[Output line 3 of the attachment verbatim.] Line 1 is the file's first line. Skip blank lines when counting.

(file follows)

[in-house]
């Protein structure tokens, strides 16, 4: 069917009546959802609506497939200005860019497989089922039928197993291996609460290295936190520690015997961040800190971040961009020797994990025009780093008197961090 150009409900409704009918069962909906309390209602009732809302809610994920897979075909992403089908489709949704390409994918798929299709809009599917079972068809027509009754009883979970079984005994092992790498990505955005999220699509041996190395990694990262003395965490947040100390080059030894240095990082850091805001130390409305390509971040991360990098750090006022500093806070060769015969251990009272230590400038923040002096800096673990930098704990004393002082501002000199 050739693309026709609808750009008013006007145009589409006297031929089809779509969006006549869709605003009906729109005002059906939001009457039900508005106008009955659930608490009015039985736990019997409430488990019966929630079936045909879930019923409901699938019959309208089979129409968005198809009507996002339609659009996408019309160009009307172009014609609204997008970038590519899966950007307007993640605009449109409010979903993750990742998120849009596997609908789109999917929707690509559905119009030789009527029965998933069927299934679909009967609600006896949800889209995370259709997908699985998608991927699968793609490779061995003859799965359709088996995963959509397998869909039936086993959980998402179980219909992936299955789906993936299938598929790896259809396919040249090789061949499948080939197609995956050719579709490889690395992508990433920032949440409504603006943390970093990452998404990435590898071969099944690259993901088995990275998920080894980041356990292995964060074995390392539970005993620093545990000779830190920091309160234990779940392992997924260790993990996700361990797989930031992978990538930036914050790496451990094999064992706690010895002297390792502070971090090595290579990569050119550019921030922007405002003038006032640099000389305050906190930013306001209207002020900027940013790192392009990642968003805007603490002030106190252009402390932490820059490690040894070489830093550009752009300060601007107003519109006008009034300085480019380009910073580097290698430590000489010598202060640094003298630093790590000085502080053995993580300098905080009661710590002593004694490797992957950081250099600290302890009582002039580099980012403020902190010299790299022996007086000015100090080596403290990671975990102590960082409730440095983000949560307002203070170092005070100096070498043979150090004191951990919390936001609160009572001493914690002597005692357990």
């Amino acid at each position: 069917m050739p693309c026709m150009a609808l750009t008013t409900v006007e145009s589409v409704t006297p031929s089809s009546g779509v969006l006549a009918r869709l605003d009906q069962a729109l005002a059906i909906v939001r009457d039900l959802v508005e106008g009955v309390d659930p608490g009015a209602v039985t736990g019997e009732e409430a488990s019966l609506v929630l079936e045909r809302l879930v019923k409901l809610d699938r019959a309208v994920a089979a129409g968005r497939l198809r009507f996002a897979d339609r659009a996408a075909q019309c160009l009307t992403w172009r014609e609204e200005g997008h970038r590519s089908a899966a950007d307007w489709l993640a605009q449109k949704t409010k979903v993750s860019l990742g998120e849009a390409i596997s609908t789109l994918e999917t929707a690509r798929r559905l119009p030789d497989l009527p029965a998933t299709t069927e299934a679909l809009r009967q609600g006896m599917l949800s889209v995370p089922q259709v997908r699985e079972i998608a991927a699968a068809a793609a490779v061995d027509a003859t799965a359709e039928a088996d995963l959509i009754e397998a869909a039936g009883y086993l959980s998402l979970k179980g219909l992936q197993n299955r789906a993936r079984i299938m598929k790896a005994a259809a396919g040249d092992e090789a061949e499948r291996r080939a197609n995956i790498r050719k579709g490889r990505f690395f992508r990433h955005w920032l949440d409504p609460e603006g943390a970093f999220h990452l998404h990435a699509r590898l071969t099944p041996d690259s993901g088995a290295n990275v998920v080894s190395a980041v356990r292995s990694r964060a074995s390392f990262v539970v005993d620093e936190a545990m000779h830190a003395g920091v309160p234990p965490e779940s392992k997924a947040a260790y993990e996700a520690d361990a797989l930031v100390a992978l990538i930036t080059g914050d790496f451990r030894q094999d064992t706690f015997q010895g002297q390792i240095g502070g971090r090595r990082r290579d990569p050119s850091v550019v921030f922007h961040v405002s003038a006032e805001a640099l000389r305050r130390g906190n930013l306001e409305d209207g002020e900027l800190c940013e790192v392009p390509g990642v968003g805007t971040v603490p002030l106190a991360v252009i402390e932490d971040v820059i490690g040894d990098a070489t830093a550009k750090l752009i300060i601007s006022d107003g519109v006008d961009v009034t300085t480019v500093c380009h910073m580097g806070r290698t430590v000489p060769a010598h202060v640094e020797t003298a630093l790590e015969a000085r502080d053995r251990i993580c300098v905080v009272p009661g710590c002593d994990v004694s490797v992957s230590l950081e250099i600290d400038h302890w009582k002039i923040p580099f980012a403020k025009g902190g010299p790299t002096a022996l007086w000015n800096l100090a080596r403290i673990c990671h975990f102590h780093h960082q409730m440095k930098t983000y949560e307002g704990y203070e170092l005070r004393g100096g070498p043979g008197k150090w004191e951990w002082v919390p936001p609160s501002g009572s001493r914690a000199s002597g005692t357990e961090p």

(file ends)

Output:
């Amino acid at each position: 069917m050739p693309c026709m150009a609808l750009t008013t409900v006007e145009s589409v409704t006297p031929s089809s009546g779509v969006l006549a009918r869709l605003d009906q069962a729109l005002a059906i909906v939001r009457d039900l959802v508005e106008g009955v309390d659930p608490g009015a209602v039985t736990g019997e009732e409430a488990s019966l609506v929630l079936e045909r809302l879930v019923k409901l809610d699938r019959a309208v994920a089979a129409g968005r497939l198809r009507f996002a897979d339609r659009a996408a075909q019309c160009l009307t992403w172009r014609e609204e200005g997008h970038r590519s089908a899966a950007d307007w489709l993640a605009q449109k949704t409010k979903v993750s860019l990742g998120e849009a390409i596997s609908t789109l994918e999917t929707a690509r798929r559905l119009p030789d497989l009527p029965a998933t299709t069927e299934a679909l809009r009967q609600g006896m599917l949800s889209v995370p089922q259709v997908r699985e079972i998608a991927a699968a068809a793609a490779v061995d027509a003859t799965a359709e039928a088996d995963l959509i009754e397998a869909a039936g009883y086993l959980s998402l979970k179980g219909l992936q197993n299955r789906a993936r079984i299938m598929k790896a005994a259809a396919g040249d092992e090789a061949e499948r291996r080939a197609n995956i790498r050719k579709g490889r990505f690395f992508r990433h955005w920032l949440d409504p609460e603006g943390a970093f999220h990452l998404h990435a699509r590898l071969t099944p041996d690259s993901g088995a290295n990275v998920v080894s190395a980041v356990r292995s990694r964060a074995s390392f990262v539970v005993d620093e936190a545990m000779h830190a003395g920091v309160p234990p965490e779940s392992k997924a947040a260790y993990e996700a520690d361990a797989l930031v100390a992978l990538i930036t080059g914050d790496f451990r030894q094999d064992t706690f015997q010895g002297q390792i240095g502070g971090r090595r990082r290579d990569p050119s850091v550019v921030f922007h961040v405002s003038a006032e805001a640099l000389r305050r130390g906190n930013l306001e409305d209207g002020e900027l800190c940013e790192v392009p390509g990642v968003g805007t971040v603490p002030l106190a991360v252009i402390e932490d971040v820059i490690g040894d990098a070489t830093a550009k750090l752009i300060i601007s006022d107003g519109v006008d961009v009034t300085t480019v500093c380009h910073m580097g806070r290698t430590v000489p060769a010598h202060v640094e020797t003298a630093l790590e015969a000085r502080d053995r251990i993580c300098v905080v009272p009661g710590c002593d994990v004694s490797v992957s230590l950081e250099i600290d400038h302890w009582k002039i923040p580099f980012a403020k025009g902190g010299p790299t002096a022996l007086w000015n800096l100090a080596r403290i673990c990671h975990f102590h780093h960082q409730m440095k930098t983000y949560e307002g704990y203070e170092l005070r004393g100096g070498p043979g008197k150090w004191e951990w002082v919390p936001p609160s501002g009572s001493r914690a000199s002597g005692t357990e961090p």